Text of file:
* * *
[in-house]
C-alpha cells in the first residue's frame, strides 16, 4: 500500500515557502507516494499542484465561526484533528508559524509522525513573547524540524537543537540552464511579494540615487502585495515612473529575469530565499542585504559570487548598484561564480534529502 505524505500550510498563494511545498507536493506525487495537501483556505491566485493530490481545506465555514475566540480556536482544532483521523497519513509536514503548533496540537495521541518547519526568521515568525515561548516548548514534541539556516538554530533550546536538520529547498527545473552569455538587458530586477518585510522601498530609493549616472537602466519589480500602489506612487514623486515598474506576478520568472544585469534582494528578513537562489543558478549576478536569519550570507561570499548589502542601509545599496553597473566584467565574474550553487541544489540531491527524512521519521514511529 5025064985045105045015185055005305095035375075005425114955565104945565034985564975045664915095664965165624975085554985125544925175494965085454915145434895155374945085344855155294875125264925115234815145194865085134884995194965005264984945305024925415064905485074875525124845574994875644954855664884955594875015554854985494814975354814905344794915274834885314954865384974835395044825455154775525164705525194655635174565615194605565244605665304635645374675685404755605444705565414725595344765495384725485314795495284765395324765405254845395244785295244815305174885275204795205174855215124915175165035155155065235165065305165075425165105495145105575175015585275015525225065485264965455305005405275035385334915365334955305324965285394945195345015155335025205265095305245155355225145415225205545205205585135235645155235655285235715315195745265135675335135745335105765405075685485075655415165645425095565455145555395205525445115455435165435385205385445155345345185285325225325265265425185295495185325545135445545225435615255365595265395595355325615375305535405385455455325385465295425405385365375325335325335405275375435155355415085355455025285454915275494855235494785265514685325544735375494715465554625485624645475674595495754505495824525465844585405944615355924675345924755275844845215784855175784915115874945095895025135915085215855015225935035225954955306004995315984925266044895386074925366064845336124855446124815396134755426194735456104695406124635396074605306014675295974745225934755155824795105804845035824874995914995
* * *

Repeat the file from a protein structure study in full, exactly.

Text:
[in-house]
C-alpha cells in the first residue's frame, strides 16, 4: 500500500515557502507516494499542484465561526484533528508559524509522525513573547524540524537543537540552464511579494540615487502585495515612473529575469530565499542585504559570487548598484561564480534529502 505524505500550510498563494511545498507536493506525487495537501483556505491566485493530490481545506465555514475566540480556536482544532483521523497519513509536514503548533496540537495521541518547519526568521515568525515561548516548548514534541539556516538554530533550546536538520529547498527545473552569455538587458530586477518585510522601498530609493549616472537602466519589480500602489506612487514623486515598474506576478520568472544585469534582494528578513537562489543558478549576478536569519550570507561570499548589502542601509545599496553597473566584467565574474550553487541544489540531491527524512521519521514511529 5025064985045105045015185055005305095035375075005425114955565104945565034985564975045664915095664965165624975085554985125544925175494965085454915145434895155374945085344855155294875125264925115234815145194865085134884995194965005264984945305024925415064905485074875525124845574994875644954855664884955594875015554854985494814975354814905344794915274834885314954865384974835395044825455154775525164705525194655635174565615194605565244605665304635645374675685404755605444705565414725595344765495384725485314795495284765395324765405254845395244785295244815305174885275204795205174855215124915175165035155155065235165065305165075425165105495145105575175015585275015525225065485264965455305005405275035385334915365334955305324965285394945195345015155335025205265095305245155355225145415225205545205205585135235645155235655285235715315195745265135675335135745335105765405075685485075655415165645425095565455145555395205525445115455435165435385205385445155345345185285325225325265265425185295495185325545135445545225435615255365595265395595355325615375305535405385455455325385465295425405385365375325335325335405275375435155355415085355455025285454915275494855235494785265514685325544735375494715465554625485624645475674595495754505495824525465844585405944615355924675345924755275844845215784855175784915115874945095895025135915085215855015225935035225954955306004995315984925266044895386074925366064845336124855446124815396134755426194735456104695406124635396074605306014675295974745225934755155824795105804845035824874995914995